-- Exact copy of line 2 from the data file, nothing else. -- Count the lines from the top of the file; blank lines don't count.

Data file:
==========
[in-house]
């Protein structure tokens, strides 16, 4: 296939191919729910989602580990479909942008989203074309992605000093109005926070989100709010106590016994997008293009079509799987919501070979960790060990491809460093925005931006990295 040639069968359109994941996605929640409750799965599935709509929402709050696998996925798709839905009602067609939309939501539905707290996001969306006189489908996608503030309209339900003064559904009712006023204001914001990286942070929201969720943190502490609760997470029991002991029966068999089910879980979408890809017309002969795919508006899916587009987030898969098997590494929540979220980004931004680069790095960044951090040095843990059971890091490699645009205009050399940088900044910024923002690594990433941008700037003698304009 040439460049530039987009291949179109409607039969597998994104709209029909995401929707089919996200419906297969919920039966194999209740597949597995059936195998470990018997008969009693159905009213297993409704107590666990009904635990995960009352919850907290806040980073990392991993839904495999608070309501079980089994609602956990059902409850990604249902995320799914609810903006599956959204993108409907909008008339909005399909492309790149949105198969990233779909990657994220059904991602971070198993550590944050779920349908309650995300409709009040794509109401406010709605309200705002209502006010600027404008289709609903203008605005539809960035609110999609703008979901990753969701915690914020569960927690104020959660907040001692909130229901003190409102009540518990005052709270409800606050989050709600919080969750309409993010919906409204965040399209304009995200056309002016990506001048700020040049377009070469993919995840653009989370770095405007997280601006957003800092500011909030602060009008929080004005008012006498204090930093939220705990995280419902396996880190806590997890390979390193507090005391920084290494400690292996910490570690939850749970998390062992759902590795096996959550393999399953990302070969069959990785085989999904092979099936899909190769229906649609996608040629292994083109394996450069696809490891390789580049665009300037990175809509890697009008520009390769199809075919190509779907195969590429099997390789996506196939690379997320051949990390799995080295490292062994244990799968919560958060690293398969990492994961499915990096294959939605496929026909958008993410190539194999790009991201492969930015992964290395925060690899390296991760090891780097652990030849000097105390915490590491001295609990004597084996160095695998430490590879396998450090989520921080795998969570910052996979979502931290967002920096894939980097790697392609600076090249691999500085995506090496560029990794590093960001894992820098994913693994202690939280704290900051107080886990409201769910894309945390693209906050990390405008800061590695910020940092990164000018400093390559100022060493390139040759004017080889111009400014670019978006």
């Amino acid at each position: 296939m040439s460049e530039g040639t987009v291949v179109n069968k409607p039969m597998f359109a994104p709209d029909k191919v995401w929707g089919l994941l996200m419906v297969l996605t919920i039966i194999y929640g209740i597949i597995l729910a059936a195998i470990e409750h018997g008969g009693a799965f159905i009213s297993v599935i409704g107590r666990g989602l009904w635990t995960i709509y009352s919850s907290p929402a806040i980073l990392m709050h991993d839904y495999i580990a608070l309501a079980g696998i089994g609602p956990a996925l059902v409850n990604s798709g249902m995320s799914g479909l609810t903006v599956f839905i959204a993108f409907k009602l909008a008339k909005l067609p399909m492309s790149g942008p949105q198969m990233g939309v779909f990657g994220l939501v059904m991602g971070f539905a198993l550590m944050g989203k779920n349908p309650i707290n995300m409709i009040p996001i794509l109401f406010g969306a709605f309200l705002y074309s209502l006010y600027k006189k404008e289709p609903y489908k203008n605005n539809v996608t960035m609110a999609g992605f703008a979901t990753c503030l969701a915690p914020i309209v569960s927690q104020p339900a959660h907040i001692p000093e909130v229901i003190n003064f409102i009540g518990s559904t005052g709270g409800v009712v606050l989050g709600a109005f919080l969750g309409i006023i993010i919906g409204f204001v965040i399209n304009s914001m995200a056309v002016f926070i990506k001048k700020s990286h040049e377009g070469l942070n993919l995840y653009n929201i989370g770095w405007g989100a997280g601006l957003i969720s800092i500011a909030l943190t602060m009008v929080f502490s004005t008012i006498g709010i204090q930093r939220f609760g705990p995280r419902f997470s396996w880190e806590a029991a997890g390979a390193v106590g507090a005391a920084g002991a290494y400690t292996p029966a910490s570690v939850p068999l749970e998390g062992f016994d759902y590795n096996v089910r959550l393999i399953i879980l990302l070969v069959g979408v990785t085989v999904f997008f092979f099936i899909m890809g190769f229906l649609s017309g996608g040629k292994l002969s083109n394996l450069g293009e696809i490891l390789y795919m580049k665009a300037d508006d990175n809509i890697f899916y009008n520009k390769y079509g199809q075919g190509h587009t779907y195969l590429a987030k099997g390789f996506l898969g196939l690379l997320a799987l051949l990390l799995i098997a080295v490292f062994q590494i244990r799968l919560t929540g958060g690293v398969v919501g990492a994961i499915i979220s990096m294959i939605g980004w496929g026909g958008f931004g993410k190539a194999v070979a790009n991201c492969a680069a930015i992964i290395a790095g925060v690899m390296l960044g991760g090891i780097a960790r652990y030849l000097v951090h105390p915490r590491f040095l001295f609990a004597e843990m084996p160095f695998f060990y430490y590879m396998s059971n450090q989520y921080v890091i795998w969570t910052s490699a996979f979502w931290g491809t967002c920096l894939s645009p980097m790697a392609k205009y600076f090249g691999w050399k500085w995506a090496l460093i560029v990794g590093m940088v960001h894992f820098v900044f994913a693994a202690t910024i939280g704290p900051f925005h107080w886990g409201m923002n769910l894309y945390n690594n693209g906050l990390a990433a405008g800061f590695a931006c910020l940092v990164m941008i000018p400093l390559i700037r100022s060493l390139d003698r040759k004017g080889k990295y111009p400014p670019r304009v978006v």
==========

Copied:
């Protein structure tokens, strides 16, 4: 296939191919729910989602580990479909942008989203074309992605000093109005926070989100709010106590016994997008293009079509799987919501070979960790060990491809460093925005931006990295 040639069968359109994941996605929640409750799965599935709509929402709050696998996925798709839905009602067609939309939501539905707290996001969306006189489908996608503030309209339900003064559904009712006023204001914001990286942070929201969720943190502490609760997470029991002991029966068999089910879980979408890809017309002969795919508006899916587009987030898969098997590494929540979220980004931004680069790095960044951090040095843990059971890091490699645009205009050399940088900044910024923002690594990433941008700037003698304009 040439460049530039987009291949179109409607039969597998994104709209029909995401929707089919996200419906297969919920039966194999209740597949597995059936195998470990018997008969009693159905009213297993409704107590666990009904635990995960009352919850907290806040980073990392991993839904495999608070309501079980089994609602956990059902409850990604249902995320799914609810903006599956959204993108409907909008008339909005399909492309790149949105198969990233779909990657994220059904991602971070198993550590944050779920349908309650995300409709009040794509109401406010709605309200705002209502006010600027404008289709609903203008605005539809960035609110999609703008979901990753969701915690914020569960927690104020959660907040001692909130229901003190409102009540518990005052709270409800606050989050709600919080969750309409993010919906409204965040399209304009995200056309002016990506001048700020040049377009070469993919995840653009989370770095405007997280601006957003800092500011909030602060009008929080004005008012006498204090930093939220705990995280419902396996880190806590997890390979390193507090005391920084290494400690292996910490570690939850749970998390062992759902590795096996959550393999399953990302070969069959990785085989999904092979099936899909190769229906649609996608040629292994083109394996450069696809490891390789580049665009300037990175809509890697009008520009390769199809075919190509779907195969590429099997390789996506196939690379997320051949990390799995080295490292062994244990799968919560958060690293398969990492994961499915990096294959939605496929026909958008993410190539194999790009991201492969930015992964290395925060690899390296991760090891780097652990030849000097105390915490590491001295609990004597084996160095695998430490590879396998450090989520921080795998969570910052996979979502931290967002920096894939980097790697392609600076090249691999500085995506090496560029990794590093960001894992820098994913693994202690939280704290900051107080886990409201769910894309945390693209906050990390405008800061590695910020940092990164000018400093390559100022060493390139040759004017080889111009400014670019978006």